Work with your local health promotion team (District Health Board/Regional Public Health Service) and other interested parties to mount a campaign aimed at ensuring licensed premises in your area comply with their obligations not to sell alcohol to minors.
You could also raise awareness of the need to reduce the supply of alcohol to young people in your community.
If you see or suspect any licensed premises are supplying alcohol to those under 18, report this to the local Police or licensing inspector at your local Council.
You could also record any suspected underage purchasing in a community incident log.
Check out the section on Alcohol Licensing if you are concerned about other issues about a licensed premise.
Police test the compliance of licensed premises with underage alcohol sales.
Police in your district may carry out a Controlled Purchase Operation. This is where they ask volunteers under the age of 18 to enter a licensed premises and attempt to purchase alcohol.
There are penalties if the premises sells to a minor. The licensee may be liable to either or both of the following:
- a fine of not more than $10,000:
- the suspension of the licensee’s licence for a period of not more than 7 days:
The manager may also be liable to a fine of not more than $10,000. For more information, click here.
To ensure that a person wishing to purchase alcohol is 18 years or over, a staff member will ask for evidence of age (or ID).
Our regulations state that there are only three forms of evidence that are permitted - any of these below can be used as evidence of age:
- current passport
- current New Zealand drivers licence
- Hospitality New Zealand Card (Kiwi Access Card)
These documents must be genuine and not falsified in any way. There are a range of offences relating to evidence of age documents - read here for more.
New Zealand's alcohol laws require that the minimum age to purchase alcohol is 18 years. This is called the Minimum Legal Purchase Age for Alcohol.
New Zealand does not have a legal age for drinking alcohol, unlike the United States.
If a young person under the age of 18 was to buy alcohol in New Zealand, they could face a fine of up to $2000. Click here to read the law.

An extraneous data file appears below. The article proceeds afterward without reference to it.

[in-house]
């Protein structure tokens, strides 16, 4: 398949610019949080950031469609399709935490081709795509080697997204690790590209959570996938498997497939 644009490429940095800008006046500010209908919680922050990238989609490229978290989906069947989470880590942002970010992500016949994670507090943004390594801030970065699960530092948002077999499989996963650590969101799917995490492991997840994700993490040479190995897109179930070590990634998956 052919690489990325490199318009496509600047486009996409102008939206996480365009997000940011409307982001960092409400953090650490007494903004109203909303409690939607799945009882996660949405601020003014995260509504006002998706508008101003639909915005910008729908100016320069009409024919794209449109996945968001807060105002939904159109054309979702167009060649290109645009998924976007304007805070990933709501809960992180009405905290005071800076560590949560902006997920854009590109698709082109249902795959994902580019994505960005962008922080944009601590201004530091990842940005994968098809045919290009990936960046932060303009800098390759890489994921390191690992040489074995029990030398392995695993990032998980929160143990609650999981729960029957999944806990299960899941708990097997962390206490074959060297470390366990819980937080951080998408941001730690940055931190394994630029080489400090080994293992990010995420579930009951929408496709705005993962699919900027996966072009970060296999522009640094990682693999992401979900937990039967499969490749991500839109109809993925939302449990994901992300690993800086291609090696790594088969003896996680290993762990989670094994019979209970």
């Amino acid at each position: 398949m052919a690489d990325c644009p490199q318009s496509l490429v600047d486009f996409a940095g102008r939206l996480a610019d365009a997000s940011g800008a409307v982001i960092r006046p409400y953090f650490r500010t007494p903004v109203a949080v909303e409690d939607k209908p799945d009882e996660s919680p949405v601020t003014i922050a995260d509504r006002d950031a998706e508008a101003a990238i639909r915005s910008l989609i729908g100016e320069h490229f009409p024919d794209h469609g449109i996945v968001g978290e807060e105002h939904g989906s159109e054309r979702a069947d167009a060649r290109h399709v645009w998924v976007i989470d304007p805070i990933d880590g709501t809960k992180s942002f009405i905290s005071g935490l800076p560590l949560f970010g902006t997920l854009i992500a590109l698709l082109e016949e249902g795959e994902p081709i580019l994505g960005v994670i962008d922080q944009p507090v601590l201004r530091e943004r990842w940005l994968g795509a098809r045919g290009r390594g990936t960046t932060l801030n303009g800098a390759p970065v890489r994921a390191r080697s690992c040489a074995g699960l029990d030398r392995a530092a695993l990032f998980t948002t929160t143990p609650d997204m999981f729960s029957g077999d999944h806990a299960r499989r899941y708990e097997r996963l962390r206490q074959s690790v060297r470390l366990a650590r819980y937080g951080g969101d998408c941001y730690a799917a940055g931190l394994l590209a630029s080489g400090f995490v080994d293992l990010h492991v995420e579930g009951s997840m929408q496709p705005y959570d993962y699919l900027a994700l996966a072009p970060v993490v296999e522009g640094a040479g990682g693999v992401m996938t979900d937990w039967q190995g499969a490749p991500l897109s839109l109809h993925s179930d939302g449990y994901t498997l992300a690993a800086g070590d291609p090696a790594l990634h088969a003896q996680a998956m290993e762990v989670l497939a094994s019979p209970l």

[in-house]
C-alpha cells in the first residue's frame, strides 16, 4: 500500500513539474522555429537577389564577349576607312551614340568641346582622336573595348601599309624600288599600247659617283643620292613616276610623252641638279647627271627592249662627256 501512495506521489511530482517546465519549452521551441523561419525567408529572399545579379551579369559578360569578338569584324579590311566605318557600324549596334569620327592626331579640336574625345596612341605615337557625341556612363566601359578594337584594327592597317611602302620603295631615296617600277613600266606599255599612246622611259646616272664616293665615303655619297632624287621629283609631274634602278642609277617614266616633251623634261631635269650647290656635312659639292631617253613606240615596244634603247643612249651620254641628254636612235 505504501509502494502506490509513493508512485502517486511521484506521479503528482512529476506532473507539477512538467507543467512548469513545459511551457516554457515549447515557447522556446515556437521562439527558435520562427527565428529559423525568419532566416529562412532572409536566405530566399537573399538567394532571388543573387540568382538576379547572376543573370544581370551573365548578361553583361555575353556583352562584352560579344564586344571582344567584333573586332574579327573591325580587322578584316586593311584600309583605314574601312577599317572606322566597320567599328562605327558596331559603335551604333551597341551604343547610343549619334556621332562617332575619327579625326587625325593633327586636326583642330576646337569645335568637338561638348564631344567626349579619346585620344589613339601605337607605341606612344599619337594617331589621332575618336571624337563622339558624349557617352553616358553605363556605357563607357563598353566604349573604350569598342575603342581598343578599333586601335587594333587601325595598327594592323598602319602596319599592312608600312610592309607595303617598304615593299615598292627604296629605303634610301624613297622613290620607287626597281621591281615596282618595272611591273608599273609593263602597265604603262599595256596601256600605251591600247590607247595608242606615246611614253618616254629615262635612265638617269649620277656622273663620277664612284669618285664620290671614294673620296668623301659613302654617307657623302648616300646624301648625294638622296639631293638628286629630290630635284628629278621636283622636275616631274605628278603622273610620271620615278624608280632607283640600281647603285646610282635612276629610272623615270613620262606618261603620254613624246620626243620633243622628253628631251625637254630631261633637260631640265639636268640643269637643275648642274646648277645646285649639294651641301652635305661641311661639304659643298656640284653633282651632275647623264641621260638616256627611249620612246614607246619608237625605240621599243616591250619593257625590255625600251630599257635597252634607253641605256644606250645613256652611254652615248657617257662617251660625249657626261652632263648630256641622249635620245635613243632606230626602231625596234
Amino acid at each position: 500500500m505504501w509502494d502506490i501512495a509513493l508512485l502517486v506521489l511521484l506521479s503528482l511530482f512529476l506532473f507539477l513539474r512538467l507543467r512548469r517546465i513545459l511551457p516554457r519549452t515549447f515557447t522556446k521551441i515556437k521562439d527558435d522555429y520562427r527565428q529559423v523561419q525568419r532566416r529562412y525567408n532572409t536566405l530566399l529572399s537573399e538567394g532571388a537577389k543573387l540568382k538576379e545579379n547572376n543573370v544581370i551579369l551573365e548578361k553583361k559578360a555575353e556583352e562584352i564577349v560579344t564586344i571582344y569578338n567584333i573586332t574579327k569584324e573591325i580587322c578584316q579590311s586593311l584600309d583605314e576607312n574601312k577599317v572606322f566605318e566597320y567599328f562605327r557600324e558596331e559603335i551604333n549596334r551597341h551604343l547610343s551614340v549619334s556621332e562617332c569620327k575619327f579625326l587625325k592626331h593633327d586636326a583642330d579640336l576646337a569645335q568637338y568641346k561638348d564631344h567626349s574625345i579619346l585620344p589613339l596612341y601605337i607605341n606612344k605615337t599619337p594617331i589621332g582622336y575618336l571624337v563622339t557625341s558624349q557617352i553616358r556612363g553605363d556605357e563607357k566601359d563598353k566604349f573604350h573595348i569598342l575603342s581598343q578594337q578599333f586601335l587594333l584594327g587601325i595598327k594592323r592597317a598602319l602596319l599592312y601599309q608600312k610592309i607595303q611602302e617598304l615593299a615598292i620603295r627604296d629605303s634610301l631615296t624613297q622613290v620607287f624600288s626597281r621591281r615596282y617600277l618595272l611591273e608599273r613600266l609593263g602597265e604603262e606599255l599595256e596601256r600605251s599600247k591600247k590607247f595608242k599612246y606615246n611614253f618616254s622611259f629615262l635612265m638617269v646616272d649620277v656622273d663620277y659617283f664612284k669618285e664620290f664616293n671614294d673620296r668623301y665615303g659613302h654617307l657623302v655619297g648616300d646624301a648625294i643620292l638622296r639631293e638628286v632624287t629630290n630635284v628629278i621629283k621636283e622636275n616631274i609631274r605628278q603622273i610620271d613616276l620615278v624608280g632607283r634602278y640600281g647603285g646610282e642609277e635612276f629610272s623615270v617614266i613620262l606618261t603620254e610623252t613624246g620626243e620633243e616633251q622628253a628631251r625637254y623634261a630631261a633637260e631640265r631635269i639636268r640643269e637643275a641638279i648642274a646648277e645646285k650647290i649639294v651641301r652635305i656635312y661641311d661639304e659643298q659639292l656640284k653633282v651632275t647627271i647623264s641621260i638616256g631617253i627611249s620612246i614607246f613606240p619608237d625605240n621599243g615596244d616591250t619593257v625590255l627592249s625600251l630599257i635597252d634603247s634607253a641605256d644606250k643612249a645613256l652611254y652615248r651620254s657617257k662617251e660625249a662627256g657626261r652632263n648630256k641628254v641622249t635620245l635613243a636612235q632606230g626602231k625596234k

It is illegal for a licensed premises to sell alcohol to a person under 18 years. They may face a fine of not more than $10,000 and/or the suspension of the licensee’s licence for a period of not more than 7 days. Click here to read the law.
Intervening in drinking occasions
If you feel safe, you can intervene in drinking occasions to prevent or reduce harm. Or call for assistance if you need help.
Building community action
Make sure you get the help and support you need.
Laws play a major role in underage drinking.
Action needs to be directed to:
- Increasing the purchase age from 18 to 20 years
- Increasing the price of alcohol, so that it is no longer 'pocket money' prices
- Restricting alcohol advertising and sponsorship
Also visit Mobilising Others to create a community of action.
Encourage activities and social gatherings for young people that are alcohol-free:
Support/facilitate a discussion with young people about what form these could take, and involve them in the planning.
Visit GOOD VIBES to enable young people to develop alcohol-free events https://zeal.nz/goodvibes
Events could include indoor games challenges; outdoor activities – e.g. walks/tramps; music concert/dance; cultural activities such as kapa haka; singing; study/homework groups; community development initiatives – such as helping to re-develop local park/playground, community garden or supporting conservation efforts, helping others – such as a working bee to help an older resident with a task, helping to prepare Marae or other venue before event/clean-up after; fundraising events for school or local facilities. What about an inter-village/town challenge where young people of two or three local areas come together to “compete” in one or more fun challenges – the young people can decide what the “rules” are.
Young people are exposed to alcohol on a daily basis. You can take action to reduce the number of times a young person sees alcohol and its promotion - look around your home and the community.
Alcohol in the home
Find the best ways to minimise exposure to alcohol in your home. This could involve making sure alcohol is stored out of sight or deciding as a family/whānau that your home(s) is alcohol-free.
Try to monitor social media use by your children - talk to them about any alcohol advertising they may see on the internet (or TV, etc). For more information on alcohol advertising and promotion in the home, click here.
Seek help if your family/whānau is under stress or pressure. Turning to alcohol for “support” during difficult times is a double-edged sword and can lead to more problems, not less. Consider what coping strategies you are modelling to the young ones around you.
Consider how family events could be alcohol-free and/or model responsible alcohol use. Discuss options and introduce these.
Alcohol in the community
Consider how community events could be alcohol-free and/or model responsible alcohol use. Click here for taking action on alcohol at community/public events.
Be aware of the rules around alcohol advertising in the community. This could include Billboards, signs outside bottle stores, etc. For more information on alcohol advertising and promotion in your community, click here.
OTHER PUBLIC PLACES
Reduce exposure to alcohol in other places where young people spend time - discuss this with those who are responsible and offer to assist them.
You can find strategies to address this in other parts of this website. Click on the following links to take action on alcohol exposure in each of these settings: